“Strawberries are the Product’s characterizing ingredient, since their amount has a material bearing on price and consumer acceptance, and consumers expect they are present in an amount greater than other fruits,” the lawsuit said. “The Product’s common or usual name of ‘Whole Grain Frosted Strawberry Toaster Pastries,’ is false, deceptive, and misleading, because it contains mostly non-strawberry fruit ingredients.”
The plaintiff, Elizabeth Russett of New York, alleged that she would not have purchased the strawberry Pop-Tarts, or would not have paid the same amount, had she known the truth about the Kellogg product.
Attorney Spencer Sheehan, who is representing Russett, said, “Consumers deserve to know that when they see something labelled as ‘strawberry,’ it mainly contains strawberry […] Words have to have some meaning.”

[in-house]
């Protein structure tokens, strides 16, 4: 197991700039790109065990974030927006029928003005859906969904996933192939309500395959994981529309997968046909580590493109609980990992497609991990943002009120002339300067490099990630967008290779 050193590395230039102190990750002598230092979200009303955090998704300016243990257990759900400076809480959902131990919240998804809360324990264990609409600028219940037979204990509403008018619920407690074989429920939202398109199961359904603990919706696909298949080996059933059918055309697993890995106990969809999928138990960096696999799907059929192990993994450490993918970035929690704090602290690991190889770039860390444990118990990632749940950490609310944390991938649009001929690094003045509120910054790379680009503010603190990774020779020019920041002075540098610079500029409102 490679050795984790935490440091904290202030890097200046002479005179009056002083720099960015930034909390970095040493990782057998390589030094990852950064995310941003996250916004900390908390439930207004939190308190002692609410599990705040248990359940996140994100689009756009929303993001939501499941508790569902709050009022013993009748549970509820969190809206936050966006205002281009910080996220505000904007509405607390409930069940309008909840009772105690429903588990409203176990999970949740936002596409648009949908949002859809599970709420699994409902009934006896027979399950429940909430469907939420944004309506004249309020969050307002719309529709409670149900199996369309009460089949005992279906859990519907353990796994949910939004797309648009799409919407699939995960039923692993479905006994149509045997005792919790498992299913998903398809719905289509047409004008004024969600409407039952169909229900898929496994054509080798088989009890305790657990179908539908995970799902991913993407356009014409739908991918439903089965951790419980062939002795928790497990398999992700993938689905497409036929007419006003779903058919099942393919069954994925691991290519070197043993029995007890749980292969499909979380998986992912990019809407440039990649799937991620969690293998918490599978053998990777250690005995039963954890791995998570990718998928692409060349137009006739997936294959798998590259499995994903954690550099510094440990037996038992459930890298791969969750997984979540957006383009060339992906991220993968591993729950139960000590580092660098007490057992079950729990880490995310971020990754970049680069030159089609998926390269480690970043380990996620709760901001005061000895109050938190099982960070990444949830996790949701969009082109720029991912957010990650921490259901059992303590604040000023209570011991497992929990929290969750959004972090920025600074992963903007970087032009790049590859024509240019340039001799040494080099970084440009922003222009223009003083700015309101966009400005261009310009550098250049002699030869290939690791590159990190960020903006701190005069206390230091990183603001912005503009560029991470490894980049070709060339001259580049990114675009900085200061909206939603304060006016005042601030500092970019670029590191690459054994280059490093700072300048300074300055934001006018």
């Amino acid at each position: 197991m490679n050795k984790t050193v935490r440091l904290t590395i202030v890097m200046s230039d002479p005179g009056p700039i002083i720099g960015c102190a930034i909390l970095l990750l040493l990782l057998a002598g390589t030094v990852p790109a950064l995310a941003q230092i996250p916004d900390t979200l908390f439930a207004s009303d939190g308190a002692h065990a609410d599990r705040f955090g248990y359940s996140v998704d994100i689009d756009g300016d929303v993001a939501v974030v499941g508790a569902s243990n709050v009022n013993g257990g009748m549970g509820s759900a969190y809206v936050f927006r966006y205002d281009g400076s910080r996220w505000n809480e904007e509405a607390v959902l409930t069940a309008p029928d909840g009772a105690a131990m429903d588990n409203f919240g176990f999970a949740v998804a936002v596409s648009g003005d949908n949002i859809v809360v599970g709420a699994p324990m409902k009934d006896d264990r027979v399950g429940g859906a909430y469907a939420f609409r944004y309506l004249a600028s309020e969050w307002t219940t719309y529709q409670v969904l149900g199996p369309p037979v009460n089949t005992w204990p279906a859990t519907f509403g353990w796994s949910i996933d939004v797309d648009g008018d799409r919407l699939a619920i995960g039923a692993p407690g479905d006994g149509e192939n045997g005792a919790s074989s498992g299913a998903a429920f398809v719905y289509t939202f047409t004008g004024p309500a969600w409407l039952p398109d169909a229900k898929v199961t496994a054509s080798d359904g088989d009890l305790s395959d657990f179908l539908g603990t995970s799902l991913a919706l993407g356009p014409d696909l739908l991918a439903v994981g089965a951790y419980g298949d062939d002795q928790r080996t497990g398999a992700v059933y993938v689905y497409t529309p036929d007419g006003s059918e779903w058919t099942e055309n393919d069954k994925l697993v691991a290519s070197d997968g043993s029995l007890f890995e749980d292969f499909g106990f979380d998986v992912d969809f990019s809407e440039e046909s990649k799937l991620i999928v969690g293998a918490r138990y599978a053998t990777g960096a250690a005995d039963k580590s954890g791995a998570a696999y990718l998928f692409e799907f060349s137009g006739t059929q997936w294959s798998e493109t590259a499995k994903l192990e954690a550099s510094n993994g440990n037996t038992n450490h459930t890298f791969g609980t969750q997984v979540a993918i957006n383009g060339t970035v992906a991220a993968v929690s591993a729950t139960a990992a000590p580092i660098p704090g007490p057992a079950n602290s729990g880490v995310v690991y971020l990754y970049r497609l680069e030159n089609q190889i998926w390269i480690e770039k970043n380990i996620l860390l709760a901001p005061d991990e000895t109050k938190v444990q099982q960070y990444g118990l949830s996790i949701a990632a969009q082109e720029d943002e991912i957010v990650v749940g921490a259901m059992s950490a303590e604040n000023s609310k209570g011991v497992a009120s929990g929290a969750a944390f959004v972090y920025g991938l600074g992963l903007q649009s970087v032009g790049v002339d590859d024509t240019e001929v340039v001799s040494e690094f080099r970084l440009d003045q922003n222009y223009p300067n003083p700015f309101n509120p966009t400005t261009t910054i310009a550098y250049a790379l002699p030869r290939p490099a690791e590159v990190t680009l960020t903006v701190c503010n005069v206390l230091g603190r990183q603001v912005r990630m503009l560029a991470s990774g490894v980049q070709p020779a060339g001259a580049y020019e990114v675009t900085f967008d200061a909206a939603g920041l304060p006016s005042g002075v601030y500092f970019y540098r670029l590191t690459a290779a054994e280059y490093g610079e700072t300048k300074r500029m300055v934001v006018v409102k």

Under the Food and Drug Administration regulations, products must not be labelled in a way that is false or misleading. However, other legal experts who represent food and drink companies in advertising and regulatory litigation do not believe Kellogg has mislabelled its strawberry Pop-Tarts. Adam Fox, partner at Squire Patton Boggs, said, “The claims asserted in these cases strike me as so weak that the courts confronting them may dismiss them as implausible.”